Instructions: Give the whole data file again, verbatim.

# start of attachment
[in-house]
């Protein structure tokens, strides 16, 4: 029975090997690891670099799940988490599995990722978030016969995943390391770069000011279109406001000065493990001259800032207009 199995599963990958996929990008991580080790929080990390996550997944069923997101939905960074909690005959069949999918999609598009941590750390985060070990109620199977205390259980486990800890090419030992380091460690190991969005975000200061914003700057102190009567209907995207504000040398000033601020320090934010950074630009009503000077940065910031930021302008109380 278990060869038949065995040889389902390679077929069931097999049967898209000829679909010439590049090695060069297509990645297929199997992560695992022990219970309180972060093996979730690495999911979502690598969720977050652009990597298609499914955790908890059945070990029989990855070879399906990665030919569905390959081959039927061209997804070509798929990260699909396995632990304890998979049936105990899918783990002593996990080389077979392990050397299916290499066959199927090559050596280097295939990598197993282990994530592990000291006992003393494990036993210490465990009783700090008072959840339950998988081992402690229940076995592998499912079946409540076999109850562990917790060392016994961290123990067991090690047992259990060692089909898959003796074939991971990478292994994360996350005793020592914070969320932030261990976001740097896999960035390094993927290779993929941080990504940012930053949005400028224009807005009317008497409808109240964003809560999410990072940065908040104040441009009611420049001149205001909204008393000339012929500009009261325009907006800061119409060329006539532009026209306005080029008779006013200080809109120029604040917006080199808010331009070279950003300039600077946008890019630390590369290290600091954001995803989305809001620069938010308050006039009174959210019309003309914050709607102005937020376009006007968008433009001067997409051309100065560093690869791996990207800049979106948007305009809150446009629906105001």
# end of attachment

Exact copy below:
[in-house]
């Protein structure tokens, strides 16, 4: 029975090997690891670099799940988490599995990722978030016969995943390391770069000011279109406001000065493990001259800032207009 199995599963990958996929990008991580080790929080990390996550997944069923997101939905960074909690005959069949999918999609598009941590750390985060070990109620199977205390259980486990800890090419030992380091460690190991969005975000200061914003700057102190009567209907995207504000040398000033601020320090934010950074630009009503000077940065910031930021302008109380 278990060869038949065995040889389902390679077929069931097999049967898209000829679909010439590049090695060069297509990645297929199997992560695992022990219970309180972060093996979730690495999911979502690598969720977050652009990597298609499914955790908890059945070990029989990855070879399906990665030919569905390959081959039927061209997804070509798929990260699909396995632990304890998979049936105990899918783990002593996990080389077979392990050397299916290499066959199927090559050596280097295939990598197993282990994530592990000291006992003393494990036993210490465990009783700090008072959840339950998988081992402690229940076995592998499912079946409540076999109850562990917790060392016994961290123990067991090690047992259990060692089909898959003796074939991971990478292994994360996350005793020592914070969320932030261990976001740097896999960035390094993927290779993929941080990504940012930053949005400028224009807005009317008497409808109240964003809560999410990072940065908040104040441009009611420049001149205001909204008393000339012929500009009261325009907006800061119409060329006539532009026209306005080029008779006013200080809109120029604040917006080199808010331009070279950003300039600077946008890019630390590369290290600091954001995803989305809001620069938010308050006039009174959210019309003309914050709607102005937020376009006007968008433009001067997409051309100065560093690869791996990207800049979106948007305009809150446009629906105001």